‘It’s not about ourselves’: Companies giving back this tax time
June 24, 2019
Tax time rarely brings joy to small business owners, but for some it can be the most rewarding time of the year.
Every year small and medium enterprises give $8.5 billion to charity, according to Philanthropy Australia. Call them big-hearted or tax-savvy, either way, their charitable donations not only make a difference to their bottom line, but also to those in need.
‘Giving back’ is a major business motivator for Joshua and Alana Nicholls, who sponsor 200 children through their electrical business Platinum Electricians.
“It’s our core, it’s our why,” Alana explains.
“You have those days when you think it’s hard and then you look up at the wall and see the photos of our field trips to Zambia and Sri Lanka and realise how blessed we are to live in Australia.
“Over there, they are struggling to get clean water.”
The Sydney couple had always sponsored children privately through World Vision, but decided to make it part of their business when growth escalated and they began to set up franchises. They made a ‘one van, one child’ pledge and today, with more than 170 vans on the roads around Australia, the couple and their franchise owners sponsor children throughout Zambia and Sri Lanka.
Child sponsorships costs the business $9600 every month. Platinum Electricians, which had a turnover of $65 million last financial year, has also set up a foundation that funds World Vision-managed community projects such as toilets and water bores in developing countries.
Alana says she ‘has to pinch myself sometimes’ to believe how much the business has donated to World Vision.
“We’ve always been in business believing it’s not about ourselves,” Alana says.
“We have the ability to create wealth, but it’s not about lining our own pockets. Yeah, it’s important that our family has a house and cars and that sort of thing, but it doesn’t need to be over the top.
“We’re in business to give and be a blessing to other people.”
Research shows Australia’s SMEs are a generous lot. A report by investment firm Koda Capital found 70 per cent donated an average of $5800 in 2018.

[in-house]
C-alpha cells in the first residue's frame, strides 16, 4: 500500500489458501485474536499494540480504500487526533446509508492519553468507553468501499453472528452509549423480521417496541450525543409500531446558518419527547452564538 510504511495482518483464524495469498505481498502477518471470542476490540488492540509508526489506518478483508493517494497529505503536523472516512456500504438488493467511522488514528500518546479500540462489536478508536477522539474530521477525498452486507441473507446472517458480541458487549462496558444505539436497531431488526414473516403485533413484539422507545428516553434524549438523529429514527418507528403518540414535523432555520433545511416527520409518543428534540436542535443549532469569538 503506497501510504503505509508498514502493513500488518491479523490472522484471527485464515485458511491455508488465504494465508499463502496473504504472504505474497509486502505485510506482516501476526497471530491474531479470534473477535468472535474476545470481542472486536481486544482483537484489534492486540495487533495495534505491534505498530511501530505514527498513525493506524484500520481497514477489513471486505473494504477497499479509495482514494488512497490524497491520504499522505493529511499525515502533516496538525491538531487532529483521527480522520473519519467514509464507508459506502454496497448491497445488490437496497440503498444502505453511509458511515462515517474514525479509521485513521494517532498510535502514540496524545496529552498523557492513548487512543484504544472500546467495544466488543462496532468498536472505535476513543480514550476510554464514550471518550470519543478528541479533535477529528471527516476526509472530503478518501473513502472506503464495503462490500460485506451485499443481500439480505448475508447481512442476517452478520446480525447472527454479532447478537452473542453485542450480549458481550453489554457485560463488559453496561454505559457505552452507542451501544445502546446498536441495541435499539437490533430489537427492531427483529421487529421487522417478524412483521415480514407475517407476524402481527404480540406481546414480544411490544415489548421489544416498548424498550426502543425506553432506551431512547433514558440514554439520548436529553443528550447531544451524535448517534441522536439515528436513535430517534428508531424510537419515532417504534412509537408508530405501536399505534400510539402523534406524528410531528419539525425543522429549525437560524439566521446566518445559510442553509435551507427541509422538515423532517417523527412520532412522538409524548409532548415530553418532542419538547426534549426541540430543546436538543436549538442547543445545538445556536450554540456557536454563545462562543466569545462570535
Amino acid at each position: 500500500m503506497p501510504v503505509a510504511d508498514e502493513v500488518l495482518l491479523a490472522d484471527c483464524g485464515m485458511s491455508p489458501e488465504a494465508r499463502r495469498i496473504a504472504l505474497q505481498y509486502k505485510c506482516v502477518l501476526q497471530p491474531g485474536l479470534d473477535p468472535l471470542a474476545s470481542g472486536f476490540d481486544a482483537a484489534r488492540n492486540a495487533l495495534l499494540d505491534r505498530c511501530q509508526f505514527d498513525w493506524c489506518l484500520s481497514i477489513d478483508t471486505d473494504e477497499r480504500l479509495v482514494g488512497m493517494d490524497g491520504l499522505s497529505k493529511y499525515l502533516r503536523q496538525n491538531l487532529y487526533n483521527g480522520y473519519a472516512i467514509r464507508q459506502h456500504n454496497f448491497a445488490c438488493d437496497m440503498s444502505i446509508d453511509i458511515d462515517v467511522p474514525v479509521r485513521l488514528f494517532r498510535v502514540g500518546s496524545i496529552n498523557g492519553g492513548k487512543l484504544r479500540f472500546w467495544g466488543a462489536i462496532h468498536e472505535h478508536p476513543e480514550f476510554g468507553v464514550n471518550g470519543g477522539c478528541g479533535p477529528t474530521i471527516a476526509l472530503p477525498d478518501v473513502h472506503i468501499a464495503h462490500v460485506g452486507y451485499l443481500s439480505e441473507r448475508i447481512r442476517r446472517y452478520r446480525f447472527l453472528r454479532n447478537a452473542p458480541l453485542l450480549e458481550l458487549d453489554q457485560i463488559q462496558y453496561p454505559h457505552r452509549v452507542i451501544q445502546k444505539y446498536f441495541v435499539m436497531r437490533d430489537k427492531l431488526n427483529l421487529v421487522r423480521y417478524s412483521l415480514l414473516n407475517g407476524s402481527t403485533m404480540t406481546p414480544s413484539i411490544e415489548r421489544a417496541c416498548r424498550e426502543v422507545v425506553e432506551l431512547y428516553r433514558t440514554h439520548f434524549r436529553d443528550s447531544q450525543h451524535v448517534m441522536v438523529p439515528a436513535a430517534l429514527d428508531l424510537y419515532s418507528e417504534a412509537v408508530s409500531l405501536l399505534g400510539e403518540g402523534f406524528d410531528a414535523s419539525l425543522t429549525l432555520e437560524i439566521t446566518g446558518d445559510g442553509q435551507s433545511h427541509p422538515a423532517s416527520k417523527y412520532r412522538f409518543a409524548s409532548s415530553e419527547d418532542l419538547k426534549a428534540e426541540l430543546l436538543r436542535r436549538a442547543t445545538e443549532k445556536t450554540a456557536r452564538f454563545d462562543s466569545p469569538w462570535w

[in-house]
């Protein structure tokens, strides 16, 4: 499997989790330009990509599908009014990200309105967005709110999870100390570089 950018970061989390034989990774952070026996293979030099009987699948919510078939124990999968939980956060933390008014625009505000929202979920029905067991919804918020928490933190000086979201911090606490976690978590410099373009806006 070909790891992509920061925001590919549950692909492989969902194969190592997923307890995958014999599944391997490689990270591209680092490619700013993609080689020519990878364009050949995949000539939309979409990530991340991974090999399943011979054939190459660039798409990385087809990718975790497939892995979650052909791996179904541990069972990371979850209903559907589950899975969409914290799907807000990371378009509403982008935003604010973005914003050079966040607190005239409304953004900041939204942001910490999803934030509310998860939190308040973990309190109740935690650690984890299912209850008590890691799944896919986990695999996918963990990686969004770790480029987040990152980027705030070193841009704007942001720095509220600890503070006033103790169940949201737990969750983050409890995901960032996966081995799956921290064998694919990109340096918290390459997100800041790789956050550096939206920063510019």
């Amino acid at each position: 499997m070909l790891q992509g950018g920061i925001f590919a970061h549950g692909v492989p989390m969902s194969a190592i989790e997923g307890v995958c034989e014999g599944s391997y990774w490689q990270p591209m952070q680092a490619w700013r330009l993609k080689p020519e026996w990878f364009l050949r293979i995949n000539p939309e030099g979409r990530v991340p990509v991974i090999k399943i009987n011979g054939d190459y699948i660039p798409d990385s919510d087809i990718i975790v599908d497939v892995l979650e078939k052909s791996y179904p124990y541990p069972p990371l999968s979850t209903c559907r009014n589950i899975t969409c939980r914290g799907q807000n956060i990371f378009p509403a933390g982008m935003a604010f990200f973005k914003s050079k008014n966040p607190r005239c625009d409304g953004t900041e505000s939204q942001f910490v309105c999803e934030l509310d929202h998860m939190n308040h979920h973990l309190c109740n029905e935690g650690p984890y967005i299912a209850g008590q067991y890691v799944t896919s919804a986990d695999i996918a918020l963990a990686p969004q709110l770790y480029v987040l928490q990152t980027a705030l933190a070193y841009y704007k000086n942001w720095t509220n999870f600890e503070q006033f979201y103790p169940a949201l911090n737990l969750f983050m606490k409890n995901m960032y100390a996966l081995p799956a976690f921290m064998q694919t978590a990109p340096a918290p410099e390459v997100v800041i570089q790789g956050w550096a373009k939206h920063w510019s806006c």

Donations of $2 and more are tax deductible if they are made to government-endorsed deductible gift recipients (DGRs).
Warren Ebert’s Brisbane-based investment firm Sentinel Property Group has a yearly turnover of $25 million, so he says he is well-placed to help the community. His company’s foundation has amassed $750,000 and aims to hit $2 million to donate to a handful of charities including the Salvation Army and Zephyr Education, which helps children in domestic violence shelters.
“We have a pretty good life, we don’t want for anything, but we don’t have a private jet or 200 foot yacht, we have everything we want,” he says.
“So we’re just trying to build the charitable fund to a meaningful amount to help people out during the bad times.
“In the difficult times, like the GFC, the charities have a bigger need for donations and that’s when most people don’t have excess money to give away, so we’re focused on building that money up.”
While making donations at tax time helps reduce the company’s taxable income, Ebert says it’s about much more than that.
“If you just want to get a tax deduction, there’s a lot of other things you could be doing,” he says.
“Yes, you get a tax deduction and that helps, but that’s certainly not the reason you do it.
“From my early days in the property industry, I helped with the door knock on the Red Shield Appeal and I saw how the Salvation Army helped people at the grassroots – whether it’s giving coffee to the homeless in the streets or helping people with drug rehabilitation.
“If we do what we well and earn money, we can give it to them for what they do well with their services.”
Like Platinum Electricians, women’s clothing chain Blue Illusion has a ‘one store, one child’ philosophy which has led to the sponsorship of 111 children throughout Africa, Asia and South America.
The feel good factor that comes from supporting children in need delivers benefits beyond those a business can deliver, says chief executive Donna Guest.
“I think you need a purpose and that purpose is greater than being in business in a lot of senses,” she says.
“You get a lot more satisfaction out of giving and being able to do things to help people than the everyday successes of business.
“It brings you happiness, which sounds cheesy, but it does.”